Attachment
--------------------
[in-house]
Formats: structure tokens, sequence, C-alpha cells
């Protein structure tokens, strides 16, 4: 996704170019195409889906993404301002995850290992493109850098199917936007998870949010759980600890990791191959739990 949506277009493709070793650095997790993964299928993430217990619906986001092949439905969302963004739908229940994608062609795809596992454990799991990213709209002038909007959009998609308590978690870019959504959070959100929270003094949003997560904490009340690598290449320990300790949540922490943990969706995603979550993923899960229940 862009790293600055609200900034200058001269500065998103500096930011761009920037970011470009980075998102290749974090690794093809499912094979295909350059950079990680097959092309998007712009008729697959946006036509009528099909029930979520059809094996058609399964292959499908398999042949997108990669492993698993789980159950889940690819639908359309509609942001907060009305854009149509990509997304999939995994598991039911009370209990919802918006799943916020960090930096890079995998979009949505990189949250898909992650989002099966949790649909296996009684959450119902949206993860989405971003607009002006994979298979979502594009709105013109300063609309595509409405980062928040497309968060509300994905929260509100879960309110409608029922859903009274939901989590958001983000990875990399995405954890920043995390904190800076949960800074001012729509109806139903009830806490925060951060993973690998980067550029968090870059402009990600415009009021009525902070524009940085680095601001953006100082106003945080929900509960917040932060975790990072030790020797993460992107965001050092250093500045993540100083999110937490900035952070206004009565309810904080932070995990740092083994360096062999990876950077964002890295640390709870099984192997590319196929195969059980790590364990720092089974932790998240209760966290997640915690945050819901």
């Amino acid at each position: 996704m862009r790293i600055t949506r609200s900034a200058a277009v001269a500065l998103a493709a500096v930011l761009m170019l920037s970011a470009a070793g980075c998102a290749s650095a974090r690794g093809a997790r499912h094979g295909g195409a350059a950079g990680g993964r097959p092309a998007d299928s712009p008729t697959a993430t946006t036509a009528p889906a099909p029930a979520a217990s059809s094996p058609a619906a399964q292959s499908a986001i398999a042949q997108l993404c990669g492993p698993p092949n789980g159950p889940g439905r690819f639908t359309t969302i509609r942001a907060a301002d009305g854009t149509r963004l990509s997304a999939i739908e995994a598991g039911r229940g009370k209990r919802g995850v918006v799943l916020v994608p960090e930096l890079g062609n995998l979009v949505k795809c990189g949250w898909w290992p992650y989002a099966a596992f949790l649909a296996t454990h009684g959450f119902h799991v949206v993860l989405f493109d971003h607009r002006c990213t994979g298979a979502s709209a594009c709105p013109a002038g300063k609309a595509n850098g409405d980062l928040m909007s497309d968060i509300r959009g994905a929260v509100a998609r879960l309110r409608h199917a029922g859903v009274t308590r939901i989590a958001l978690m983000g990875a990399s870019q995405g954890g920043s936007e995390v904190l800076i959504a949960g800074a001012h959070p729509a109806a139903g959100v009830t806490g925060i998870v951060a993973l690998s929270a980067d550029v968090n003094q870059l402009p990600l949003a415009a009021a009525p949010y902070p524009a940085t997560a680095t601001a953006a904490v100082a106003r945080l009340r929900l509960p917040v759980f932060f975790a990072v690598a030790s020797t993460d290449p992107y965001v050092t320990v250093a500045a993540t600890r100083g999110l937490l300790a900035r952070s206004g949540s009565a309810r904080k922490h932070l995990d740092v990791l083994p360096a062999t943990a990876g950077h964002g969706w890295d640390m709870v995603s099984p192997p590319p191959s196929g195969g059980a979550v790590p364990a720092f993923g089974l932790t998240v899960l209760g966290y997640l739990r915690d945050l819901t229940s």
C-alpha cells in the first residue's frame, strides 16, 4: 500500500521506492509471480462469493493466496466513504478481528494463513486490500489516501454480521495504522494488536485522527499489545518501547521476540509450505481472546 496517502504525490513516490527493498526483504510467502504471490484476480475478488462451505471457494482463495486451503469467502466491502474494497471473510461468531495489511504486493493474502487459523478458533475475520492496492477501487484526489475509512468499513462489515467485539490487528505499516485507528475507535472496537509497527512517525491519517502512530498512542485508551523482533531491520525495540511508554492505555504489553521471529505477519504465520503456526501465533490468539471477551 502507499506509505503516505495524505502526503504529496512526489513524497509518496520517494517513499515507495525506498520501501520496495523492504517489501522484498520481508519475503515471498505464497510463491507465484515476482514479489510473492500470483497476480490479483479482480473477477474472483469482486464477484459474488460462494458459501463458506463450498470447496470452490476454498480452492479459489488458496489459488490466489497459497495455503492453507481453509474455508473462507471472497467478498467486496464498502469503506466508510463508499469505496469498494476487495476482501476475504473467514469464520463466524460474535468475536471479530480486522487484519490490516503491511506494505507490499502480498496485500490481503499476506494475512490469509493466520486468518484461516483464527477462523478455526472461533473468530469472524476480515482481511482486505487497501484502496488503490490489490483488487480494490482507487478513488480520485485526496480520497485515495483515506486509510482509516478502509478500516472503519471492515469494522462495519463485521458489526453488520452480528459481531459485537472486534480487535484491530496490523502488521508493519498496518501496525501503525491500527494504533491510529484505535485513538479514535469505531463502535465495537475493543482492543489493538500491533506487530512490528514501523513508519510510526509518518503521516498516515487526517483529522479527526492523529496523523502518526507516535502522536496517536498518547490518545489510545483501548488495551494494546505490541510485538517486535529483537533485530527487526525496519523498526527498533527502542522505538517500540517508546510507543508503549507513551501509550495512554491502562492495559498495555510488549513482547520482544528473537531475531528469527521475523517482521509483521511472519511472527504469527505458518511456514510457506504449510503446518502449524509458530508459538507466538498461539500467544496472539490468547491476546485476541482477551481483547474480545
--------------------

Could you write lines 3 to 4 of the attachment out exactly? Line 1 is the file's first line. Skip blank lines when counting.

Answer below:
């Protein structure tokens, strides 16, 4: 996704170019195409889906993404301002995850290992493109850098199917936007998870949010759980600890990791191959739990 949506277009493709070793650095997790993964299928993430217990619906986001092949439905969302963004739908229940994608062609795809596992454990799991990213709209002038909007959009998609308590978690870019959504959070959100929270003094949003997560904490009340690598290449320990300790949540922490943990969706995603979550993923899960229940 862009790293600055609200900034200058001269500065998103500096930011761009920037970011470009980075998102290749974090690794093809499912094979295909350059950079990680097959092309998007712009008729697959946006036509009528099909029930979520059809094996058609399964292959499908398999042949997108990669492993698993789980159950889940690819639908359309509609942001907060009305854009149509990509997304999939995994598991039911009370209990919802918006799943916020960090930096890079995998979009949505990189949250898909992650989002099966949790649909296996009684959450119902949206993860989405971003607009002006994979298979979502594009709105013109300063609309595509409405980062928040497309968060509300994905929260509100879960309110409608029922859903009274939901989590958001983000990875990399995405954890920043995390904190800076949960800074001012729509109806139903009830806490925060951060993973690998980067550029968090870059402009990600415009009021009525902070524009940085680095601001953006100082106003945080929900509960917040932060975790990072030790020797993460992107965001050092250093500045993540100083999110937490900035952070206004009565309810904080932070995990740092083994360096062999990876950077964002890295640390709870099984192997590319196929195969059980790590364990720092089974932790998240209760966290997640915690945050819901």
């Amino acid at each position: 996704m862009r790293i600055t949506r609200s900034a200058a277009v001269a500065l998103a493709a500096v930011l761009m170019l920037s970011a470009a070793g980075c998102a290749s650095a974090r690794g093809a997790r499912h094979g295909g195409a350059a950079g990680g993964r097959p092309a998007d299928s712009p008729t697959a993430t946006t036509a009528p889906a099909p029930a979520a217990s059809s094996p058609a619906a399964q292959s499908a986001i398999a042949q997108l993404c990669g492993p698993p092949n789980g159950p889940g439905r690819f639908t359309t969302i509609r942001a907060a301002d009305g854009t149509r963004l990509s997304a999939i739908e995994a598991g039911r229940g009370k209990r919802g995850v918006v799943l916020v994608p960090e930096l890079g062609n995998l979009v949505k795809c990189g949250w898909w290992p992650y989002a099966a596992f949790l649909a296996t454990h009684g959450f119902h799991v949206v993860l989405f493109d971003h607009r002006c990213t994979g298979a979502s709209a594009c709105p013109a002038g300063k609309a595509n850098g409405d980062l928040m909007s497309d968060i509300r959009g994905a929260v509100a998609r879960l309110r409608h199917a029922g859903v009274t308590r939901i989590a958001l978690m983000g990875a990399s870019q995405g954890g920043s936007e995390v904190l800076i959504a949960g800074a001012h959070p729509a109806a139903g959100v009830t806490g925060i998870v951060a993973l690998s929270a980067d550029v968090n003094q870059l402009p990600l949003a415009a009021a009525p949010y902070p524009a940085t997560a680095t601001a953006a904490v100082a106003r945080l009340r929900l509960p917040v759980f932060f975790a990072v690598a030790s020797t993460d290449p992107y965001v050092t320990v250093a500045a993540t600890r100083g999110l937490l300790a900035r952070s206004g949540s009565a309810r904080k922490h932070l995990d740092v990791l083994p360096a062999t943990a990876g950077h964002g969706w890295d640390m709870v995603s099984p192997p590319p191959s196929g195969g059980a979550v790590p364990a720092f993923g089974l932790t998240v899960l209760g966290y997640l739990r915690d945050l819901t229940s």